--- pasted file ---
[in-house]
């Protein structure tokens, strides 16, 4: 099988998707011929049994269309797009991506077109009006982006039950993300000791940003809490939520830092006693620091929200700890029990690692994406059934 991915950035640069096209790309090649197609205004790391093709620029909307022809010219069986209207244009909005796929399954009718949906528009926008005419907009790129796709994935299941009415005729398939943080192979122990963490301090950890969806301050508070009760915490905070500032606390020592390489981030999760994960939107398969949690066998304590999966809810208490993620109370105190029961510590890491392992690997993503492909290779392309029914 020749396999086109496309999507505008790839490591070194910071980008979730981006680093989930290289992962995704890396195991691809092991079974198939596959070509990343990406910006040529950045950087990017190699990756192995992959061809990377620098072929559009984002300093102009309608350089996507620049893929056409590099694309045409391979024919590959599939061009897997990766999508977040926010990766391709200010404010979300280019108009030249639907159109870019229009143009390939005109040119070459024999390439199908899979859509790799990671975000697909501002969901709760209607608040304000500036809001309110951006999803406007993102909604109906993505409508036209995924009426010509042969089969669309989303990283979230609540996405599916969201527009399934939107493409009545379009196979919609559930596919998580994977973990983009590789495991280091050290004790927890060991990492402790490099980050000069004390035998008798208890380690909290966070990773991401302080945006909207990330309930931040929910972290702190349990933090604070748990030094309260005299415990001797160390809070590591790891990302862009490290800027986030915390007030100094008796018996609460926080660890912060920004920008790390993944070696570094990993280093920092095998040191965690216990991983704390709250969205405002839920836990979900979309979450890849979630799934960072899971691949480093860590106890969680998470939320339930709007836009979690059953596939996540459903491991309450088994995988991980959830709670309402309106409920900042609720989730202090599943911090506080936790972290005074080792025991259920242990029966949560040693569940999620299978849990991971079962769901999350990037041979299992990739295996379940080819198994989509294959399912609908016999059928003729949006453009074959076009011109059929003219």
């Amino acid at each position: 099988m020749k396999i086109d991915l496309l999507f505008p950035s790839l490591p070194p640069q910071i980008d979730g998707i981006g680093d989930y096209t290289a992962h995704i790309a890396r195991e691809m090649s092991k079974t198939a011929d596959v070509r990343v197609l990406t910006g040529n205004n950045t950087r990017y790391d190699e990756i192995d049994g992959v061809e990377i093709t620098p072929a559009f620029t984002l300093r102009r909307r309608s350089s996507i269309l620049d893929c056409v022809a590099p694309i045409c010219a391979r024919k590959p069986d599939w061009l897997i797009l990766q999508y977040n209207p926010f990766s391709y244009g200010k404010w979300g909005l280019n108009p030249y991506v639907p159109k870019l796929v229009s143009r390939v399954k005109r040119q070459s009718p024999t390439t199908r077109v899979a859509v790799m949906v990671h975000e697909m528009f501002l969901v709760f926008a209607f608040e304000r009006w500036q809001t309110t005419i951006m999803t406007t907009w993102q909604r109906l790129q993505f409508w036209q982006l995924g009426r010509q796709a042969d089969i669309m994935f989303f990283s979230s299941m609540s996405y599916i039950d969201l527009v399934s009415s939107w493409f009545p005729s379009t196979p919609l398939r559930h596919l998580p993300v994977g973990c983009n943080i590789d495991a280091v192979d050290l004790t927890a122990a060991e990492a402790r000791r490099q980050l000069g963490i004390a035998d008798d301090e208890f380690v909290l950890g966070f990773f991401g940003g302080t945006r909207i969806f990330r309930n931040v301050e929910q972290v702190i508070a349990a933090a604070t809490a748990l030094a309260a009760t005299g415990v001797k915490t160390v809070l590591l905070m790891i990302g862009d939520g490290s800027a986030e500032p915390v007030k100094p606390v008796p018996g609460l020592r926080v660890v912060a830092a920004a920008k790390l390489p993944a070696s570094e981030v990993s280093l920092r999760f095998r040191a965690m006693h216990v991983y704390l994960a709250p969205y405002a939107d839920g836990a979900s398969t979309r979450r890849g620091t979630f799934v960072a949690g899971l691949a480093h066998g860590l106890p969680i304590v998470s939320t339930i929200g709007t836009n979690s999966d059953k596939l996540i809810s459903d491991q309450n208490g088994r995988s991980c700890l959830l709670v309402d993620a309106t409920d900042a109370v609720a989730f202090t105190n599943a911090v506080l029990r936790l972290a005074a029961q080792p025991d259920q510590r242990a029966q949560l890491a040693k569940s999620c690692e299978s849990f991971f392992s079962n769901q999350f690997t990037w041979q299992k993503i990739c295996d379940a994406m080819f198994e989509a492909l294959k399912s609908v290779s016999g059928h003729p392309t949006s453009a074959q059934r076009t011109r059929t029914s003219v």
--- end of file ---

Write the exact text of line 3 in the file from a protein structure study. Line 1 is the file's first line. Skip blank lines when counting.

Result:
């Amino acid at each position: 099988m020749k396999i086109d991915l496309l999507f505008p950035s790839l490591p070194p640069q910071i980008d979730g998707i981006g680093d989930y096209t290289a992962h995704i790309a890396r195991e691809m090649s092991k079974t198939a011929d596959v070509r990343v197609l990406t910006g040529n205004n950045t950087r990017y790391d190699e990756i192995d049994g992959v061809e990377i093709t620098p072929a559009f620029t984002l300093r102009r909307r309608s350089s996507i269309l620049d893929c056409v022809a590099p694309i045409c010219a391979r024919k590959p069986d599939w061009l897997i797009l990766q999508y977040n209207p926010f990766s391709y244009g200010k404010w979300g909005l280019n108009p030249y991506v639907p159109k870019l796929v229009s143009r390939v399954k005109r040119q070459s009718p024999t390439t199908r077109v899979a859509v790799m949906v990671h975000e697909m528009f501002l969901v709760f926008a209607f608040e304000r009006w500036q809001t309110t005419i951006m999803t406007t907009w993102q909604r109906l790129q993505f409508w036209q982006l995924g009426r010509q796709a042969d089969i669309m994935f989303f990283s979230s299941m609540s996405y599916i039950d969201l527009v399934s009415s939107w493409f009545p005729s379009t196979p919609l398939r559930h596919l998580p993300v994977g973990c983009n943080i590789d495991a280091v192979d050290l004790t927890a122990a060991e990492a402790r000791r490099q980050l000069g963490i004390a035998d008798d301090e208890f380690v909290l950890g966070f990773f991401g940003g302080t945006r909207i969806f990330r309930n931040v301050e929910q972290v702190i508070a349990a933090a604070t809490a748990l030094a309260a009760t005299g415990v001797k915490t160390v809070l590591l905070m790891i990302g862009d939520g490290s800027a986030e500032p915390v007030k100094p606390v008796p018996g609460l020592r926080v660890v912060a830092a920004a920008k790390l390489p993944a070696s570094e981030v990993s280093l920092r999760f095998r040191a965690m006693h216990v991983y704390l994960a709250p969205y405002a939107d839920g836990a979900s398969t979309r979450r890849g620091t979630f799934v960072a949690g899971l691949a480093h066998g860590l106890p969680i304590v998470s939320t339930i929200g709007t836009n979690s999966d059953k596939l996540i809810s459903d491991q309450n208490g088994r995988s991980c700890l959830l709670v309402d993620a309106t409920d900042a109370v609720a989730f202090t105190n599943a911090v506080l029990r936790l972290a005074a029961q080792p025991d259920q510590r242990a029966q949560l890491a040693k569940s999620c690692e299978s849990f991971f392992s079962n769901q999350f690997t990037w041979q299992k993503i990739c295996d379940a994406m080819f198994e989509a492909l294959k399912s609908v290779s016999g059928h003729p392309t949006s453009a074959q059934r076009t011109r059929t029914s003219v």